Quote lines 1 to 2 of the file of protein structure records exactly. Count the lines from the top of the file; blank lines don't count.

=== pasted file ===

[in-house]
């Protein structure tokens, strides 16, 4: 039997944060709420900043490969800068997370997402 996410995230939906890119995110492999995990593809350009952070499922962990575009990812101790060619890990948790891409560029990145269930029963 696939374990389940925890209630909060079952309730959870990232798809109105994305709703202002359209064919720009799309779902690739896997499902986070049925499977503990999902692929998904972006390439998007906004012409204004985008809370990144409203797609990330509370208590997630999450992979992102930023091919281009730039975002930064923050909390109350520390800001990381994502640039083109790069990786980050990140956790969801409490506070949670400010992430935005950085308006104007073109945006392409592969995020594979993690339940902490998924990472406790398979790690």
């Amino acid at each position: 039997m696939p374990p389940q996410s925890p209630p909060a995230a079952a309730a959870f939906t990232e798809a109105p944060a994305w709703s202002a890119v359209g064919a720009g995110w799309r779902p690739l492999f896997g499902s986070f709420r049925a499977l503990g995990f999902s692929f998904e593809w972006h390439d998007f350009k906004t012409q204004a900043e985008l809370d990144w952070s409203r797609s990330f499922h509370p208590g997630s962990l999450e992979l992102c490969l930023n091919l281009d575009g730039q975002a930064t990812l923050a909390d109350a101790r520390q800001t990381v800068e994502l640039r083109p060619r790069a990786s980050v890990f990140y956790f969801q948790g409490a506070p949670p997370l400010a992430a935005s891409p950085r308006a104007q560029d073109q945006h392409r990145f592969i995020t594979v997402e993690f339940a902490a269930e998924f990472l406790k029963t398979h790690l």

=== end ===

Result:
[in-house]
């Protein structure tokens, strides 16, 4: 039997944060709420900043490969800068997370997402 996410995230939906890119995110492999995990593809350009952070499922962990575009990812101790060619890990948790891409560029990145269930029963 696939374990389940925890209630909060079952309730959870990232798809109105994305709703202002359209064919720009799309779902690739896997499902986070049925499977503990999902692929998904972006390439998007906004012409204004985008809370990144409203797609990330509370208590997630999450992979992102930023091919281009730039975002930064923050909390109350520390800001990381994502640039083109790069990786980050990140956790969801409490506070949670400010992430935005950085308006104007073109945006392409592969995020594979993690339940902490998924990472406790398979790690």